EXCLUSIVE: A hearing will be held in federal court next week regarding the Midnight Rider train trestle accident that killed 27-year old camera assistant Sarah Jones to determine whether or not the film company behind the Gregg Allman biopic will have to pay fines levied against them by the Occupational Safety and Health Administration. That hearing will take place in Savannah next Tuesday, March 31 and could last through April 2. At issue is whether the defendants, production company Film Allman, LLC, which was set up by director/producer/co-writer Randall Miller and producer/co-writer Jody Savin, will agree to the terms of the citation and pay $74,900 in fines for “one willful and one serious safety violation” or if it will go to trial. The case is known as Secretary of Labor Thomas Perez vs. Film Allman, LLC.
The parties had previously disputed the citation, however that was in September of 2014, well before Miller pled guilty to criminal trespass and involuntary manslaughter in the death of Jones. Miller and other supervising crew members on his team have now admitted to being on the track illegally.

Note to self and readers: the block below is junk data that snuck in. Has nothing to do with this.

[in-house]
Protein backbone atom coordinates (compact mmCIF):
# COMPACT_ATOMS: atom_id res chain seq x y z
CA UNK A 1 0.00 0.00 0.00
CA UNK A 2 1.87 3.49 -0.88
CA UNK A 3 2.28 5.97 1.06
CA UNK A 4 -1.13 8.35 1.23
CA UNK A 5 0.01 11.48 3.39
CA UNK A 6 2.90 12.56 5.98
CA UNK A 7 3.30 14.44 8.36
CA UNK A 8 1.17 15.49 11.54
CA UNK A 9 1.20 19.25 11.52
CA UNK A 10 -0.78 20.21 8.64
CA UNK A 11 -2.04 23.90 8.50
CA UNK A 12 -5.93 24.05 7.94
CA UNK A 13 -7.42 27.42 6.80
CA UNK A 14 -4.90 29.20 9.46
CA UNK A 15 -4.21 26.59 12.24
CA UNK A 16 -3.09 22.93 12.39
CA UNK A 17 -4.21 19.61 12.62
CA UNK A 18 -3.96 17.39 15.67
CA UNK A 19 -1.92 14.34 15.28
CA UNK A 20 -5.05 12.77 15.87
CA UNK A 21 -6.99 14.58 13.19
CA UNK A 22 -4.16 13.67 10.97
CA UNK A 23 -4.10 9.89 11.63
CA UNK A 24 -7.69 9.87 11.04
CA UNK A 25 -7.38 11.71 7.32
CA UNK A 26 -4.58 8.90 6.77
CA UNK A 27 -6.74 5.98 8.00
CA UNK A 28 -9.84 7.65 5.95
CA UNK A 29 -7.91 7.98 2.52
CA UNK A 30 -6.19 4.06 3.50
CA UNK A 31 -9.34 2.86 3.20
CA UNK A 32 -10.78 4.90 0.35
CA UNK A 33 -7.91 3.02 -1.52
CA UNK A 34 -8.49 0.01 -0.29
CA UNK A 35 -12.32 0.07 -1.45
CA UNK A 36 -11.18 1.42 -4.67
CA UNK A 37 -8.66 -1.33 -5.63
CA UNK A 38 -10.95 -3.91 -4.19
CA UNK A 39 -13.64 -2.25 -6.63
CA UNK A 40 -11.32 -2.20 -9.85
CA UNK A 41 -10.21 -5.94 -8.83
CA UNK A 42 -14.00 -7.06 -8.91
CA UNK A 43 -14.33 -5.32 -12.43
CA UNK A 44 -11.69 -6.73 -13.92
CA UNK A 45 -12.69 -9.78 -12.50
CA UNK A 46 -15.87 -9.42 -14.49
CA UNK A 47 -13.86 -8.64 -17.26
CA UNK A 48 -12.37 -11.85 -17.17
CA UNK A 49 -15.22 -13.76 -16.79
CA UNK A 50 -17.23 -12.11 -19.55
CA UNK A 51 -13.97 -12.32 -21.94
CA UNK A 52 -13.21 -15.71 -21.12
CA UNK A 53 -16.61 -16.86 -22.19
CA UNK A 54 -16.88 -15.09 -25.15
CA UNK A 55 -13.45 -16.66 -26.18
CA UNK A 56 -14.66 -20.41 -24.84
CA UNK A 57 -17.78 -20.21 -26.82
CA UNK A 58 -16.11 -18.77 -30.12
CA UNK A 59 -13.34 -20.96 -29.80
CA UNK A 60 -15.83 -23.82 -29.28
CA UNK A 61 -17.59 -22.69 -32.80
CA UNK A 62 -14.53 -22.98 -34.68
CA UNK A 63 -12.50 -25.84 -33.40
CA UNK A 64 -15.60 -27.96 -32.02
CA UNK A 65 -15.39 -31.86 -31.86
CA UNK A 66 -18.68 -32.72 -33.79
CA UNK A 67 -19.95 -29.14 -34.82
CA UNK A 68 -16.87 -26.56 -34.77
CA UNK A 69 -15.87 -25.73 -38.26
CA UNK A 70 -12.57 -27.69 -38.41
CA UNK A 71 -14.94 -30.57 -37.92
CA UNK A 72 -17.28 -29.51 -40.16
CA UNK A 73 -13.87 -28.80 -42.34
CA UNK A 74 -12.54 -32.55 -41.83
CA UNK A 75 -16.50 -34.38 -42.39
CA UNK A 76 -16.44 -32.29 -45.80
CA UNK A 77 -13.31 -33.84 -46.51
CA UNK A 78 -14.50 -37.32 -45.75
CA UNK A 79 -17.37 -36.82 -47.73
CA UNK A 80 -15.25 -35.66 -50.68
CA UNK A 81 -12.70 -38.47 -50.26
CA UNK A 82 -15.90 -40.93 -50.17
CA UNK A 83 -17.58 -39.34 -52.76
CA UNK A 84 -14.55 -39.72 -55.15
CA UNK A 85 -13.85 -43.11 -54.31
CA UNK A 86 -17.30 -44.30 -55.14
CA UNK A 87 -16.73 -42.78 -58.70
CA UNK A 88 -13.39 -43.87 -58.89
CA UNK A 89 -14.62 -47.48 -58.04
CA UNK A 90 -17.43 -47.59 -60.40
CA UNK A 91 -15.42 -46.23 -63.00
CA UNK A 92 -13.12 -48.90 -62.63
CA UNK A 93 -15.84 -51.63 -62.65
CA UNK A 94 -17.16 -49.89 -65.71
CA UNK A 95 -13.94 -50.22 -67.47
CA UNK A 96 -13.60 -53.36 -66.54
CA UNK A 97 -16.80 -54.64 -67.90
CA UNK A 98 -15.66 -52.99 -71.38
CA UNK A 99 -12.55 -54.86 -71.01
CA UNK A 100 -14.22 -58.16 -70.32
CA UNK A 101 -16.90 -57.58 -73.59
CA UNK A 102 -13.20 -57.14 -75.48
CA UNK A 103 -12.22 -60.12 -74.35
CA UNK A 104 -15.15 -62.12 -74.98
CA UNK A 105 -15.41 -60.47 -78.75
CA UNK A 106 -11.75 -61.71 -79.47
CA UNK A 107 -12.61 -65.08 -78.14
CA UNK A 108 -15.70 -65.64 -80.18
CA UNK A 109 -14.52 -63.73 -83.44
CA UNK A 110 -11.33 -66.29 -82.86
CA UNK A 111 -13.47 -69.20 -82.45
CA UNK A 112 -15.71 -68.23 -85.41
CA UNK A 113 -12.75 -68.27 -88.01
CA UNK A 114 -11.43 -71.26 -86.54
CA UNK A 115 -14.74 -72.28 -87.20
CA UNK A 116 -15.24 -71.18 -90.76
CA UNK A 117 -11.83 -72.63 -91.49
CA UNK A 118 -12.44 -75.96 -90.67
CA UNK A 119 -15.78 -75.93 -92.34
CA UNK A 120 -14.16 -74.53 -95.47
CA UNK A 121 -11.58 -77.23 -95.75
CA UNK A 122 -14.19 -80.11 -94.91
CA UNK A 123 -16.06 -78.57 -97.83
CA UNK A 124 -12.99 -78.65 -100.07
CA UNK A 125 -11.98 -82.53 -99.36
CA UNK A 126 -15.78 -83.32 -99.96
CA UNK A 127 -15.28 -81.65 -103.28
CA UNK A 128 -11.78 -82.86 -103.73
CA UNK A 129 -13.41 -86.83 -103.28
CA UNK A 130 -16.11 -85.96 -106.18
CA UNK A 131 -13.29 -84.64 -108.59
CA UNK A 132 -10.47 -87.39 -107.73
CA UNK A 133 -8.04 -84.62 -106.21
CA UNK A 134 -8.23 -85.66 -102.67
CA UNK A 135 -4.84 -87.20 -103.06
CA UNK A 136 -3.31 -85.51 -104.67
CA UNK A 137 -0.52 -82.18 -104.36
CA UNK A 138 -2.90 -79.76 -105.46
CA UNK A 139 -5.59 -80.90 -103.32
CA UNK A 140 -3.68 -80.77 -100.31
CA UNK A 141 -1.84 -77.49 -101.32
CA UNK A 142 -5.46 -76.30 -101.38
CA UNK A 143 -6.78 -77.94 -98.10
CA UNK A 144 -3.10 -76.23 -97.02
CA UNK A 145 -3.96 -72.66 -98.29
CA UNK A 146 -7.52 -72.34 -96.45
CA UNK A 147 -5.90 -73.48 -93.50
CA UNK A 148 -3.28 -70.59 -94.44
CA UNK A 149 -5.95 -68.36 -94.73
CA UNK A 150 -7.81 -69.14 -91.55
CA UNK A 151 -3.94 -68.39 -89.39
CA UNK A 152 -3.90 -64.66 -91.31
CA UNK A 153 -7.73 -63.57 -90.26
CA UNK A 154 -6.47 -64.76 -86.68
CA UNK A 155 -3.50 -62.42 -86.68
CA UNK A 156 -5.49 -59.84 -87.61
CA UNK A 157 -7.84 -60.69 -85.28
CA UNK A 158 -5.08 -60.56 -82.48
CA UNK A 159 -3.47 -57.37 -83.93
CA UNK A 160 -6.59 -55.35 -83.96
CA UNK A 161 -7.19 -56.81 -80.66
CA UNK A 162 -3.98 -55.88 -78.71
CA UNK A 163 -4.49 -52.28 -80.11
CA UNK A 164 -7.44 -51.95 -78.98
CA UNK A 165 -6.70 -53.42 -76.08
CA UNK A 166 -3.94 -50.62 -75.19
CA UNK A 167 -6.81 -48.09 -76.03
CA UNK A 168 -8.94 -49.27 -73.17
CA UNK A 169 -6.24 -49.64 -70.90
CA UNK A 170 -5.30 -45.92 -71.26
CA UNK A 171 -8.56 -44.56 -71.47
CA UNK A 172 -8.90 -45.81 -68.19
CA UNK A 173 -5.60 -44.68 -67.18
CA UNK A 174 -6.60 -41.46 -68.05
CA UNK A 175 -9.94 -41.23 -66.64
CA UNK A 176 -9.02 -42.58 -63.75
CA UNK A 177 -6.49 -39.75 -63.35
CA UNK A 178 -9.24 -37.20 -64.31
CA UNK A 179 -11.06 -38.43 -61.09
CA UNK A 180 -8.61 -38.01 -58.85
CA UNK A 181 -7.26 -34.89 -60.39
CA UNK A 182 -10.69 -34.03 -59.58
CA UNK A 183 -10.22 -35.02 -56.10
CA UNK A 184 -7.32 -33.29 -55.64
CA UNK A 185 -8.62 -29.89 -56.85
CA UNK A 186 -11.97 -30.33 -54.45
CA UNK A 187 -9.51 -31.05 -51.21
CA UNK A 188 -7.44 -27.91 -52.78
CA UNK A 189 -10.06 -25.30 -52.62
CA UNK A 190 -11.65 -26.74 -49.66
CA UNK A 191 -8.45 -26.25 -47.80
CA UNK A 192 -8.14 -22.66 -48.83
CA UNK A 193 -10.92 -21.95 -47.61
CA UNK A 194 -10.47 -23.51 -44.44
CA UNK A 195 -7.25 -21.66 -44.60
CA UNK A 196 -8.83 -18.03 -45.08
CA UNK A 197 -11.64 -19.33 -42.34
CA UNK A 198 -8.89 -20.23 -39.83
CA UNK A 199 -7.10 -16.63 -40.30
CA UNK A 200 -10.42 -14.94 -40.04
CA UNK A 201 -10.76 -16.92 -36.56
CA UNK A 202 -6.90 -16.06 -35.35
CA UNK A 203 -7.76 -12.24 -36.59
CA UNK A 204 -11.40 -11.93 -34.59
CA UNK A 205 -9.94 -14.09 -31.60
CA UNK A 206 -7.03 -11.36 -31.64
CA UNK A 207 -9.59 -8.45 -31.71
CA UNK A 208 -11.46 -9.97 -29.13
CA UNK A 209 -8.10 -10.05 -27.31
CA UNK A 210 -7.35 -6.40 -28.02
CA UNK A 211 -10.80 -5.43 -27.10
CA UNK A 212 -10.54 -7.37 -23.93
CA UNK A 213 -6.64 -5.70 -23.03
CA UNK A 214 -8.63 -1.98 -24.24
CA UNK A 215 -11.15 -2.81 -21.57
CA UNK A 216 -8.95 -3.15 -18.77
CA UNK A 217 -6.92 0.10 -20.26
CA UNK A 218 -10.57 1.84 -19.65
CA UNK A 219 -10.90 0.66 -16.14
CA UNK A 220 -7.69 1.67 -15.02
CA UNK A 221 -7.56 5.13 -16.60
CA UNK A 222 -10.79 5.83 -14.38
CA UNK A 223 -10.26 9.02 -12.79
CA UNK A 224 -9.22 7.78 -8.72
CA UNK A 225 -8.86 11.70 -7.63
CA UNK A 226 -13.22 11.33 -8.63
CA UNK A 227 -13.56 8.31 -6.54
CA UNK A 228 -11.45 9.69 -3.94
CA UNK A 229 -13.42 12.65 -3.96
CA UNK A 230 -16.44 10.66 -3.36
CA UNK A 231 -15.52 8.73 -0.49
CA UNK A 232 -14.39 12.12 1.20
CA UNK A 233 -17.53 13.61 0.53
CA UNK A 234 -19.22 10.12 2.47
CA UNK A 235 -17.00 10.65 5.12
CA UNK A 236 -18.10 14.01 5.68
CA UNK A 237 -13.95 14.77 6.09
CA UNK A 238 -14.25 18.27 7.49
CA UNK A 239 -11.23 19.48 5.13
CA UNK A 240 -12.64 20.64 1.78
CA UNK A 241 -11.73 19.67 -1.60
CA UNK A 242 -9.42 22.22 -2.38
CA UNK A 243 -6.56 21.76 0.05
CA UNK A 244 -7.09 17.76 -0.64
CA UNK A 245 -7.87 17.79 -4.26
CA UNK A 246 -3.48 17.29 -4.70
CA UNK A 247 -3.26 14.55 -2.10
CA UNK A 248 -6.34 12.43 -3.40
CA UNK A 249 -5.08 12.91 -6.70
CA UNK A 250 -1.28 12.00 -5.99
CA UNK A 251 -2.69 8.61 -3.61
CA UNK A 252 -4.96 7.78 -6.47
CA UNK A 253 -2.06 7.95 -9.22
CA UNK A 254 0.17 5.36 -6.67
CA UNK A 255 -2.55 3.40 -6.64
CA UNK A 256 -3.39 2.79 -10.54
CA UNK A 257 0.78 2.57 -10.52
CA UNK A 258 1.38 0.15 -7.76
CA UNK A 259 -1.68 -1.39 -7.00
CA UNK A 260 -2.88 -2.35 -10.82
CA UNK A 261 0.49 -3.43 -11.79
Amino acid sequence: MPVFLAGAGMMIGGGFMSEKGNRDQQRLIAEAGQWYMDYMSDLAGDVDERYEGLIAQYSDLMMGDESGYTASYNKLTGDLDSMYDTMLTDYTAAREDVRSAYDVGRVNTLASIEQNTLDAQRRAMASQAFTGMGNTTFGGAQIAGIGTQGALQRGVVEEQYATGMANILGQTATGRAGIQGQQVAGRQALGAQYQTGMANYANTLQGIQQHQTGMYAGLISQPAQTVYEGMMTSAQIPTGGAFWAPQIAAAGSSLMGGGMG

Specifically, the OSHA report found that the film crew had been working on a live railroad track “without any safety procedures established such as securing the track from any type of train traffic in the area or having a plan that would allow ample time for everyone to exit the trestle with all of their equipment and props. This exposed employees to a hazard of being struck by a train traveling on the tracks.” The report also found that the producers had not obtained permission from the owner of the train trestle they were filming on.
NTSB report states: “NTSB investigators were told during interviews with film staff that there was a discussion about CSX’s email on the morning of the accident. In an interview, the location manager stated that he informed the producer, the director, the writer, and the first-assistant director about CSX’s denial of permission for filming on the railroad property. Furthermore, the location manager said that the director insisted that filming would proceed despite CSX’s denial of permission. As a result, the location manager refused to participate in the film shoot; although he could not prohibit the film crew from working.”
The film’s unit production manager Jay Sedrish, and first assistant director Hillary Schwartz were also convicted earlier this month of involuntary manslaughter and criminal trespass. Miller is currently serving a two-year jail sentence and then will serve 8 years probation. Charges against Savin were dismissed. Sedrish and Schwartz were released on 10 years probation. Miller’s attorney, Ed Garland, did not return phone calls.